Advanced Grower Solutions (AGS) of Fort Worth, Texas began its life selling payroll accounting software to strawberry growers who paid their pickers on a piecework basis. From there it expanded into the nursery business.
We are focused only on wholesale nurseries and greenhouses, says sales manager Rick Goff. We don't do point of sale, we don't do landscape quoting, we don't do design; wholesale growers only.
The company has switched its pricing from a purchase to a rental model. Rather than buying the software outright, the customers pay a monthly fee. The software can either run on computers at the customer's or on AGS's computers. If AGS provides the hosting, customers can access the applications and their data over an Internet connection.
People love the convenience of not having to manage their own hardware infrastructure, says Goff.
Plants Before Programming
Slice Technologies of Milford, Ohio, has a different pedigree. Most green software vendors, it turns out, were originally computer companies before moving into the horticultural arena. Gary Thornton, founder of Slice Technologies, on the other hand, grew up in the business. His father worked in nurseries and garden centers, and Gary joined his brother in starting Cincinnati's Thornton Landscape in 1963.
As they expanded, they created separate divisions for landscape construction, maintenance, a wholesale nursery and a retail garden center. In the late 1970s, Thornton purchased an expensive mini-computer and accounting program for the business, then developed a bidding and estimating program along with landscape production control programs. As this was one of the few successful implementations in the industry during the early days of computers, a software company sprouted up. Eventually he sold Thornton Landscape so he could work full time on advancing and improving his SLICEplus software.
SLICEplus incorporates landscaping, maintenance and a garden center, in addition to nursery operations. Customers select only those modules they need. If a customer decides to branch out into another area, such as a nursery opening a retail outlet, it can add the appropriate software module.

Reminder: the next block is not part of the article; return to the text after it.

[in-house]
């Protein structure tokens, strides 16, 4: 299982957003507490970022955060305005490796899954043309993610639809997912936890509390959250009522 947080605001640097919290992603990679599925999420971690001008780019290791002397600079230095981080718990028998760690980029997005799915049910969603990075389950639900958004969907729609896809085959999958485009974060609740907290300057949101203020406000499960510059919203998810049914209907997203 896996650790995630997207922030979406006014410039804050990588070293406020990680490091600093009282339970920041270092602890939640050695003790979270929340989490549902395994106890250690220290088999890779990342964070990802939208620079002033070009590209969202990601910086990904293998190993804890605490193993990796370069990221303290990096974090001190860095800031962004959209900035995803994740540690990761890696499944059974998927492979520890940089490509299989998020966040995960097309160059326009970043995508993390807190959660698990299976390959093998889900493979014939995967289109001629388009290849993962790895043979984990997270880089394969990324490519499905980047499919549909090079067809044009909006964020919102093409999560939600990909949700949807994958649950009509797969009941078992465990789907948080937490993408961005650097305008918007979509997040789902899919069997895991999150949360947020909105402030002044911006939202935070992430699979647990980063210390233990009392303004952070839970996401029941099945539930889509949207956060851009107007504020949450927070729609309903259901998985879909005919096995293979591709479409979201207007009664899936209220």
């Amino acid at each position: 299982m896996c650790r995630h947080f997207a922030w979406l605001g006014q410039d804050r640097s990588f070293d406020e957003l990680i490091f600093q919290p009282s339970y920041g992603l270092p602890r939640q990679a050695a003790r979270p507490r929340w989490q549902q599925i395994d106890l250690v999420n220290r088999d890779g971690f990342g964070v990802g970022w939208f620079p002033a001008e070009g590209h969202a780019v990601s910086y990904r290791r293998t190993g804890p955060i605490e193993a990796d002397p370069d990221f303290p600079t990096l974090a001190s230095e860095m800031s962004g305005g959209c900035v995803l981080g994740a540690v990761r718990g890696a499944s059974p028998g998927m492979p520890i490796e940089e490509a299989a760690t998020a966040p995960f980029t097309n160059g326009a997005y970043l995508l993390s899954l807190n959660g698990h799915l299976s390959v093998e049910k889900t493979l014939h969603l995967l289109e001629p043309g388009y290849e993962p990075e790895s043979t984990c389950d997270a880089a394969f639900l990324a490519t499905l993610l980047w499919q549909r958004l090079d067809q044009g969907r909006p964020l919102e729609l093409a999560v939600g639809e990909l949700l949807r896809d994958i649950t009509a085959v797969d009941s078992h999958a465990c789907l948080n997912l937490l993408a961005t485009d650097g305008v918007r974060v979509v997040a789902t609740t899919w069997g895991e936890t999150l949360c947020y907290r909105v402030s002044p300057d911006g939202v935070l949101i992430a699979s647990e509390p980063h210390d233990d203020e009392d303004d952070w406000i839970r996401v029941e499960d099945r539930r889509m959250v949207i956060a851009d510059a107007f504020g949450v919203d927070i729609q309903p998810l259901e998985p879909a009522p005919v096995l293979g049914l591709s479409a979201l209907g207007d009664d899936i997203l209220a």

There are, of course, many more green industry software packages out there than the ones we covered here. For companies that operate exclusively in one area such as garden centers or nurseries, the selection process is relatively simple. AGS software, for example, works well for nursery specialists. Townley, too, fits in this arena. But it is can also function well in the retail point-of-sale settings common in garden center outfits. For people who prefer Windows, and who provide a wider range of services, SLICEplus is a better fit since it handles multiple facets within one integrated system.
Siebenthaler chose this option since nothing else spanned his operations. When you have many divisions that operate with completely separate mindsets, it is easy for them to build silos and work independently of each other, explains Siebenthaler. SLICEplus has allowed us to operate on the same page, know what any other division is doing and what any other division has in stock. It really lets us work more seamlessly than ever before.
Drew Robb is a Los Angeles-based freelancer specializing in technology and engineering. Originally from Scotland, he graduated with a degree in geology from Glasgow's Strathclyde University. In recent years he has authored hundreds of articles as well as the book, Server Disk Management by CRC Press.